Back then, kids and adults would read books, pulps and comics because they were a cheap form of entertainment, and radio was an even bigger medium because it was free.

Some adaptations tank

While movies measure success with box-office receipts, commercial sponsors would gauge ratings of radio shows based on the number of giveaway premiums offered during the commercial breaks — such as various Lone Ranger rings and badges. They were then used to persuade sponsors to stick around because of a large listener base.

It wasn't just kids, either. Housebound and disabled people "who couldn't go visit their local movie theater had the opportunity to enjoy action and adventure with the turn of their dial," Grams says.

"The business of pop culture was defined during the 1930s and 1940s when movie producers snatched up the screen rights to popular radio programs and produced motion pictures, serials and film shorts based on the properties."

Since then, movie studios, TV networks and comics publishers have attempted adaptations of those characters, with varying results.

The Lone Ranger TV series began in 1949, ran eight seasons and defined the character for many. Flash Gordon sped off to space with live-action and animated shows, and a 1980 film became a cult classic with Sam Jones clad in a white shirt bearing the word "Flash."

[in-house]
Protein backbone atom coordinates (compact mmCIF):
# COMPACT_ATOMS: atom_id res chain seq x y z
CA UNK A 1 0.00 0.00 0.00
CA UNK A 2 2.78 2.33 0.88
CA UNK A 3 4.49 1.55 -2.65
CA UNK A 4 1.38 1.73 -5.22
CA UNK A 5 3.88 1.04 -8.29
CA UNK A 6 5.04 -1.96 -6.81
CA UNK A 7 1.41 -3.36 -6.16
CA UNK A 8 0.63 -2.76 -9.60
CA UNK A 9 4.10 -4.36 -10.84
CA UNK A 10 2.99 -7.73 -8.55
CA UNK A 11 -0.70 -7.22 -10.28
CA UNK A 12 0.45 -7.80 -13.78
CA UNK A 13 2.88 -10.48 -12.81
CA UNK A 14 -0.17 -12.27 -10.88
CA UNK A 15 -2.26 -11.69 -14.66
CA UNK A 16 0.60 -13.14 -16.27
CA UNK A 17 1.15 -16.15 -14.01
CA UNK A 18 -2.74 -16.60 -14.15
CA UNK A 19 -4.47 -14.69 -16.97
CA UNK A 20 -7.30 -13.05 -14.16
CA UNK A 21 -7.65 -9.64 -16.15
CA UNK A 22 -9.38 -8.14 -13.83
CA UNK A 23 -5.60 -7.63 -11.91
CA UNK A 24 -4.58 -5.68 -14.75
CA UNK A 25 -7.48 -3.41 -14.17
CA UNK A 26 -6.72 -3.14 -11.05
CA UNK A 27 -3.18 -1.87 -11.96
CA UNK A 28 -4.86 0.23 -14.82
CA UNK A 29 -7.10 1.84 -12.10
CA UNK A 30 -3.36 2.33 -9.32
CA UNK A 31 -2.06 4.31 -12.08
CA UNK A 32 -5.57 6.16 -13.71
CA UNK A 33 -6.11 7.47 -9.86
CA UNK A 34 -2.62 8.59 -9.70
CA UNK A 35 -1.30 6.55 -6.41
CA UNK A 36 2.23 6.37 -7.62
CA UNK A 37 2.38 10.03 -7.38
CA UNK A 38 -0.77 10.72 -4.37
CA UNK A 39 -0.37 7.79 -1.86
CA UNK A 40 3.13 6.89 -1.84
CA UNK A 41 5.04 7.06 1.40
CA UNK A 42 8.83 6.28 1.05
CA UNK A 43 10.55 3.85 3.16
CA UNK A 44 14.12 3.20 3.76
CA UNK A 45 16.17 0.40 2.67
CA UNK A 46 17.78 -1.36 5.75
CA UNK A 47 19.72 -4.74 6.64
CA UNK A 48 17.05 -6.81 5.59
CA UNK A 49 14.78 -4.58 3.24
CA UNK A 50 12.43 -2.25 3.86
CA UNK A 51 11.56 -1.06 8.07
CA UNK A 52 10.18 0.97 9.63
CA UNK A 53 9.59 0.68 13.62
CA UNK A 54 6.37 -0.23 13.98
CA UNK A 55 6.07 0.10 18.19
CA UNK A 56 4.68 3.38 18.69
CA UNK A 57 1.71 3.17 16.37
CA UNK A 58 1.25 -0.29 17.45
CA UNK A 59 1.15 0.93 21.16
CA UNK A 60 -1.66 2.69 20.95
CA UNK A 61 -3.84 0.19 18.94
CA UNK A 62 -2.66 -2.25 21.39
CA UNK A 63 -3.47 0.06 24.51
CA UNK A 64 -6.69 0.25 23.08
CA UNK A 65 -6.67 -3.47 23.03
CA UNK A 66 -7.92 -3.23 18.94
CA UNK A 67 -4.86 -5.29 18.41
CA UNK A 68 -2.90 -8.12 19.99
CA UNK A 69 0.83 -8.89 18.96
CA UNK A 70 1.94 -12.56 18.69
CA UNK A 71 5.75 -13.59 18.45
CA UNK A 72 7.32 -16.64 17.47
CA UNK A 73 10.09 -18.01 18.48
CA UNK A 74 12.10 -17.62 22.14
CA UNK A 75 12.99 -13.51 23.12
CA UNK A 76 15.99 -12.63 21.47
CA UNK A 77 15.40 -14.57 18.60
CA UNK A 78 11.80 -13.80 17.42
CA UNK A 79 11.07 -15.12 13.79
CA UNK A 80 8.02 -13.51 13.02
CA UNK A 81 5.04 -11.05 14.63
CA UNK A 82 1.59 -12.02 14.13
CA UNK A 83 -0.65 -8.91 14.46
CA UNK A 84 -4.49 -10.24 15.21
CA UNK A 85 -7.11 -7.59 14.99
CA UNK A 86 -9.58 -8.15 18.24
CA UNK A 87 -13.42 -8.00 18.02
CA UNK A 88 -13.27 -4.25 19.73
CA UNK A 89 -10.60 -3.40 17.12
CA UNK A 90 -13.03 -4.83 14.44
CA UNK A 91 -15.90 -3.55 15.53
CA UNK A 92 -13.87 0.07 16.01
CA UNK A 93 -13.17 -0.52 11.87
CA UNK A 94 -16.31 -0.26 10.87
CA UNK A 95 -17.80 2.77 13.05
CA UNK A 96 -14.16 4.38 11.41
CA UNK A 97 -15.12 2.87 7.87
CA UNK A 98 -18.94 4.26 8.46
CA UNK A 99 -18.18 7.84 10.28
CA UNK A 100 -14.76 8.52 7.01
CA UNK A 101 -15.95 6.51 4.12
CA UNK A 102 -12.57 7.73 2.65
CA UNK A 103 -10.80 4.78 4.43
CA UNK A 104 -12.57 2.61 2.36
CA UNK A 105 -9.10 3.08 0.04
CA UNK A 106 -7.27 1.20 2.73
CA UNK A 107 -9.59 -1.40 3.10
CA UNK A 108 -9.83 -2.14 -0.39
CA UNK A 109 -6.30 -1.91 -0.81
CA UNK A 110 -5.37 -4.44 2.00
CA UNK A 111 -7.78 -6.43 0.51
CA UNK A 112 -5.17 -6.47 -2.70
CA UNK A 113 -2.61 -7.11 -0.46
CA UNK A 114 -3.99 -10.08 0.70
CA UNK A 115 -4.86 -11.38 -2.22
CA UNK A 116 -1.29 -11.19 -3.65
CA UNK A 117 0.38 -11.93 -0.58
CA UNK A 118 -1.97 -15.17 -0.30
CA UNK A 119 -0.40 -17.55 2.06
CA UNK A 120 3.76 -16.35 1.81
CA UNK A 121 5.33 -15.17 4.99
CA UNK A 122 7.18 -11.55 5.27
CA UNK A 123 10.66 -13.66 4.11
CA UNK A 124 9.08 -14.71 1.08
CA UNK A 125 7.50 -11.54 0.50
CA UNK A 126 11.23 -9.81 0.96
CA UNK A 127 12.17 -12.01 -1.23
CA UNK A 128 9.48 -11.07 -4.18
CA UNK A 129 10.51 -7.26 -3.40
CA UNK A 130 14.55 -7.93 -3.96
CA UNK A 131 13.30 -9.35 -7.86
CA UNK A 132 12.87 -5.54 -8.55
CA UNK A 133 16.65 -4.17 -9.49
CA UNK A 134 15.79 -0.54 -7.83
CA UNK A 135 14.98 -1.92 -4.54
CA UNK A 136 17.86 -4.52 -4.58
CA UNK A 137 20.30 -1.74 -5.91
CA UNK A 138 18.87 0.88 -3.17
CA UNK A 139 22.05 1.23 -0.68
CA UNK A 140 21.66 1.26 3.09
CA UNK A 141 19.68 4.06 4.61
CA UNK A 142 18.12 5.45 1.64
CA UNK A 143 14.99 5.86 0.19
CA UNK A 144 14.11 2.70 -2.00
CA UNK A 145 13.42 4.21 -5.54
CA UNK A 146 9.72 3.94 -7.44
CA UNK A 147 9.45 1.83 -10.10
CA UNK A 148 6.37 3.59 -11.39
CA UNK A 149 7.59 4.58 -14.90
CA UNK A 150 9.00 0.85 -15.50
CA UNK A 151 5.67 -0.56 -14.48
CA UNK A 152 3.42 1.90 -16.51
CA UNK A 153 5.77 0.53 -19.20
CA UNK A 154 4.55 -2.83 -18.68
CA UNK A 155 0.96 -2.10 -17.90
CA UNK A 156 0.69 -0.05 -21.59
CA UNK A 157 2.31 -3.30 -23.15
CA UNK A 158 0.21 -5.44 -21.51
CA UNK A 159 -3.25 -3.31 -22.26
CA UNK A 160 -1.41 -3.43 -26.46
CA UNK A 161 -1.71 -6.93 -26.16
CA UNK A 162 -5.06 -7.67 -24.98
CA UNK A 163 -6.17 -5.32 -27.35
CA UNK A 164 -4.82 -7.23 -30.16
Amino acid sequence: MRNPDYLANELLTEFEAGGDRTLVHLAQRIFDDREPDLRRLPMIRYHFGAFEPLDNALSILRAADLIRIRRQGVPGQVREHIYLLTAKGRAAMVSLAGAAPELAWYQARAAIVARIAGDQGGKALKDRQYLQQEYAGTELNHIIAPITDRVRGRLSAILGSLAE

But two more recent movies, The Shadow (1994) with Alec Baldwin and the 1996 Billy Zane vehicle The Phantom (based on the comic strip from the '30s), were not exactly heroic at the box office. And Disney's new big-budget John Carter, based on the Edgar Rice Burroughs pulp sci-fi hero, has thus far tanked.

"My theory is that modern audiences have a hard time accepting un-ironic heroism unless it's presented just right," says Eric Trautmann, writer of Dynamite's Flash Gordon: Zeitgeist series. (A devotee of the era, Trautmann has a Maltese Falcon on his desk, a statue of Humphrey Bogart as Sam Spade, a Buck Rogers blaster and a replica 1930s radio.)

He concedes that pulp is difficult to write because it requires a certain innocence. Nazis show up in his series, but when they're the evil-doers du jour, modern audiences can't help but think of the Holocaust, "a sort of demise of innocence for the Western world." That makes it a lot harder to take the proceedings seriously.

'We're all geeks in a way'

"The obvious inclination is to keep things a little more self-referential and cartoony, tongue firmly in cheek," Trautmann says, "and that kind of thing really works against the story, the character, and readers' and viewers' embracing the tale."

Those characters of yesteryear, however, remain important in the history of pop-culture heroes, says comic-book artist Alex Ross, one of the creative spearheads of Dynamite's pulp series.

"Seeing how a character like The Shadow would influence every other flamboyant costumed hero in history was very interesting to me," he says. "A load of the earliest superhero fashions came from the artists swiping from Alex Raymond's Flash Gordon."